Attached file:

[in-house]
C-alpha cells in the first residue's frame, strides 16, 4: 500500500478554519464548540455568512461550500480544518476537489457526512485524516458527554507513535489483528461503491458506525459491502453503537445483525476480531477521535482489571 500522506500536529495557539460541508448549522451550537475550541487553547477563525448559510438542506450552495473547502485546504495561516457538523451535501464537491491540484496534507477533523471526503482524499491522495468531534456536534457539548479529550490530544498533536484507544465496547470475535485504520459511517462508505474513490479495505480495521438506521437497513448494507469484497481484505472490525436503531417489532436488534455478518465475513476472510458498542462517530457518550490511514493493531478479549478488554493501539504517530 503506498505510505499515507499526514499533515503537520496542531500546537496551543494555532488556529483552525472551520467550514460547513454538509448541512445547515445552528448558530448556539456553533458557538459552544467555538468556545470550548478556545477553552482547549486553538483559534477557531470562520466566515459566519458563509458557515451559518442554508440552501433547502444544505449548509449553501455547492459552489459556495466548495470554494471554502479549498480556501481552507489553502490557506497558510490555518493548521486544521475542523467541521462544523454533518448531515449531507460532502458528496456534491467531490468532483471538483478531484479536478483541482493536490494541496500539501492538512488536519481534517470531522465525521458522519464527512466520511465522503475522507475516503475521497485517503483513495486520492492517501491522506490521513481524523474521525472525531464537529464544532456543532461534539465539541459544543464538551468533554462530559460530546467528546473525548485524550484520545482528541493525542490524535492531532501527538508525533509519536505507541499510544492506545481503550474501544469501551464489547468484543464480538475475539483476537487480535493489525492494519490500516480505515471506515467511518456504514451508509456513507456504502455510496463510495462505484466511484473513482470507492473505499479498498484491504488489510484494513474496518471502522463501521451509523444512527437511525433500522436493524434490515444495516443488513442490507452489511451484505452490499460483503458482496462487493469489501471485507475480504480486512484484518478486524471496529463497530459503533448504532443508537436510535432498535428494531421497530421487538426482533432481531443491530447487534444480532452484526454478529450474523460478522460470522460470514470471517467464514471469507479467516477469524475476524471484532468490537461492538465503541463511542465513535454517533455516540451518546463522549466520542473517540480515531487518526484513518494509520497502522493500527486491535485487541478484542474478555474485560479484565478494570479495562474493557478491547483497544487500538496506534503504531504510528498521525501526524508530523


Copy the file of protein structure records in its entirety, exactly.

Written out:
[in-house]
C-alpha cells in the first residue's frame, strides 16, 4: 500500500478554519464548540455568512461550500480544518476537489457526512485524516458527554507513535489483528461503491458506525459491502453503537445483525476480531477521535482489571 500522506500536529495557539460541508448549522451550537475550541487553547477563525448559510438542506450552495473547502485546504495561516457538523451535501464537491491540484496534507477533523471526503482524499491522495468531534456536534457539548479529550490530544498533536484507544465496547470475535485504520459511517462508505474513490479495505480495521438506521437497513448494507469484497481484505472490525436503531417489532436488534455478518465475513476472510458498542462517530457518550490511514493493531478479549478488554493501539504517530 503506498505510505499515507499526514499533515503537520496542531500546537496551543494555532488556529483552525472551520467550514460547513454538509448541512445547515445552528448558530448556539456553533458557538459552544467555538468556545470550548478556545477553552482547549486553538483559534477557531470562520466566515459566519458563509458557515451559518442554508440552501433547502444544505449548509449553501455547492459552489459556495466548495470554494471554502479549498480556501481552507489553502490557506497558510490555518493548521486544521475542523467541521462544523454533518448531515449531507460532502458528496456534491467531490468532483471538483478531484479536478483541482493536490494541496500539501492538512488536519481534517470531522465525521458522519464527512466520511465522503475522507475516503475521497485517503483513495486520492492517501491522506490521513481524523474521525472525531464537529464544532456543532461534539465539541459544543464538551468533554462530559460530546467528546473525548485524550484520545482528541493525542490524535492531532501527538508525533509519536505507541499510544492506545481503550474501544469501551464489547468484543464480538475475539483476537487480535493489525492494519490500516480505515471506515467511518456504514451508509456513507456504502455510496463510495462505484466511484473513482470507492473505499479498498484491504488489510484494513474496518471502522463501521451509523444512527437511525433500522436493524434490515444495516443488513442490507452489511451484505452490499460483503458482496462487493469489501471485507475480504480486512484484518478486524471496529463497530459503533448504532443508537436510535432498535428494531421497530421487538426482533432481531443491530447487534444480532452484526454478529450474523460478522460470522460470514470471517467464514471469507479467516477469524475476524471484532468490537461492538465503541463511542465513535454517533455516540451518546463522549466520542473517540480515531487518526484513518494509520497502522493500527486491535485487541478484542474478555474485560479484565478494570479495562474493557478491547483497544487500538496506534503504531504510528498521525501526524508530523